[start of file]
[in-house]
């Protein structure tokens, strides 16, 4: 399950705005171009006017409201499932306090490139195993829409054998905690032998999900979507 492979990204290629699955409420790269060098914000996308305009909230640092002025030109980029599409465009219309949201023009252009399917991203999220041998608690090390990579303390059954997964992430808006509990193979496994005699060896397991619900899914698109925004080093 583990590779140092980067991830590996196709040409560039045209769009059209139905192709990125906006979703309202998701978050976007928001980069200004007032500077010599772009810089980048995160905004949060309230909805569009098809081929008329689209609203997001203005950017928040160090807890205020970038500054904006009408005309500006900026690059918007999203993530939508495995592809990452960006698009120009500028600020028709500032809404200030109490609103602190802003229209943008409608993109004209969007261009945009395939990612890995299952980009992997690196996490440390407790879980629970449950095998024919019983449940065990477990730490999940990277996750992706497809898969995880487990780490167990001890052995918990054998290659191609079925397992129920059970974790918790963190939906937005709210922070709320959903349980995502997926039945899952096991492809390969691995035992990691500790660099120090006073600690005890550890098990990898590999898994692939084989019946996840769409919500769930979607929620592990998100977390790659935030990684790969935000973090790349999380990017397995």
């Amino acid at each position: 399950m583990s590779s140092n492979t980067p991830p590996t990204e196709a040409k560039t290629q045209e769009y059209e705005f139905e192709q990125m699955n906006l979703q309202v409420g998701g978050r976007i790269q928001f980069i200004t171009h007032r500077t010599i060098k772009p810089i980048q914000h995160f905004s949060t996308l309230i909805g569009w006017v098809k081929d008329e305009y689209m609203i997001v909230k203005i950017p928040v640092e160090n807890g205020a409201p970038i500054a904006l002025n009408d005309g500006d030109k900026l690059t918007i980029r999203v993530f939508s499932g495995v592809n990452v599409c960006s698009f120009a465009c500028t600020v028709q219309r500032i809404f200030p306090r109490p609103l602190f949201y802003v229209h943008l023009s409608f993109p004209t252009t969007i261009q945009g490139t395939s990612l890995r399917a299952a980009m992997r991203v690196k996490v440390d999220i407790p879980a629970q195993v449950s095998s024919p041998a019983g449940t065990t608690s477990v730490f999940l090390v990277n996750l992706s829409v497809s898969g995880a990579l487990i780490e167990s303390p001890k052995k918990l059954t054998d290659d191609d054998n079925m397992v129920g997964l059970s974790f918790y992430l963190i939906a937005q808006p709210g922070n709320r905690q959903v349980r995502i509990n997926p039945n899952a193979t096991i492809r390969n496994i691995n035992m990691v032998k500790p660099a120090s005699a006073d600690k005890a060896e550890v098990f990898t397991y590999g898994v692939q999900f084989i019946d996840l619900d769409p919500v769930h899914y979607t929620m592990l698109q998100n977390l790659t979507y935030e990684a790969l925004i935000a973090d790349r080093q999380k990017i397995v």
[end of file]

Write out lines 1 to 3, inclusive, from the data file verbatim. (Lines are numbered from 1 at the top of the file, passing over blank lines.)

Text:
[in-house]
């Protein structure tokens, strides 16, 4: 399950705005171009006017409201499932306090490139195993829409054998905690032998999900979507 492979990204290629699955409420790269060098914000996308305009909230640092002025030109980029599409465009219309949201023009252009399917991203999220041998608690090390990579303390059954997964992430808006509990193979496994005699060896397991619900899914698109925004080093 583990590779140092980067991830590996196709040409560039045209769009059209139905192709990125906006979703309202998701978050976007928001980069200004007032500077010599772009810089980048995160905004949060309230909805569009098809081929008329689209609203997001203005950017928040160090807890205020970038500054904006009408005309500006900026690059918007999203993530939508495995592809990452960006698009120009500028600020028709500032809404200030109490609103602190802003229209943008409608993109004209969007261009945009395939990612890995299952980009992997690196996490440390407790879980629970449950095998024919019983449940065990477990730490999940990277996750992706497809898969995880487990780490167990001890052995918990054998290659191609079925397992129920059970974790918790963190939906937005709210922070709320959903349980995502997926039945899952096991492809390969691995035992990691500790660099120090006073600690005890550890098990990898590999898994692939084989019946996840769409919500769930979607929620592990998100977390790659935030990684790969935000973090790349999380990017397995």
């Amino acid at each position: 399950m583990s590779s140092n492979t980067p991830p590996t990204e196709a040409k560039t290629q045209e769009y059209e705005f139905e192709q990125m699955n906006l979703q309202v409420g998701g978050r976007i790269q928001f980069i200004t171009h007032r500077t010599i060098k772009p810089i980048q914000h995160f905004s949060t996308l309230i909805g569009w006017v098809k081929d008329e305009y689209m609203i997001v909230k203005i950017p928040v640092e160090n807890g205020a409201p970038i500054a904006l002025n009408d005309g500006d030109k900026l690059t918007i980029r999203v993530f939508s499932g495995v592809n990452v599409c960006s698009f120009a465009c500028t600020v028709q219309r500032i809404f200030p306090r109490p609103l602190f949201y802003v229209h943008l023009s409608f993109p004209t252009t969007i261009q945009g490139t395939s990612l890995r399917a299952a980009m992997r991203v690196k996490v440390d999220i407790p879980a629970q195993v449950s095998s024919p041998a019983g449940t065990t608690s477990v730490f999940l090390v990277n996750l992706s829409v497809s898969g995880a990579l487990i780490e167990s303390p001890k052995k918990l059954t054998d290659d191609d054998n079925m397992v129920g997964l059970s974790f918790y992430l963190i939906a937005q808006p709210g922070n709320r905690q959903v349980r995502i509990n997926p039945n899952a193979t096991i492809r390969n496994i691995n035992m990691v032998k500790p660099a120090s005699a006073d600690k005890a060896e550890v098990f990898t397991y590999g898994v692939q999900f084989i019946d996840l619900d769409p919500v769930h899914y979607t929620m592990l698109q998100n977390l790659t979507y935030e990684a790969l925004i935000a973090d790349r080093q999380k990017i397995v």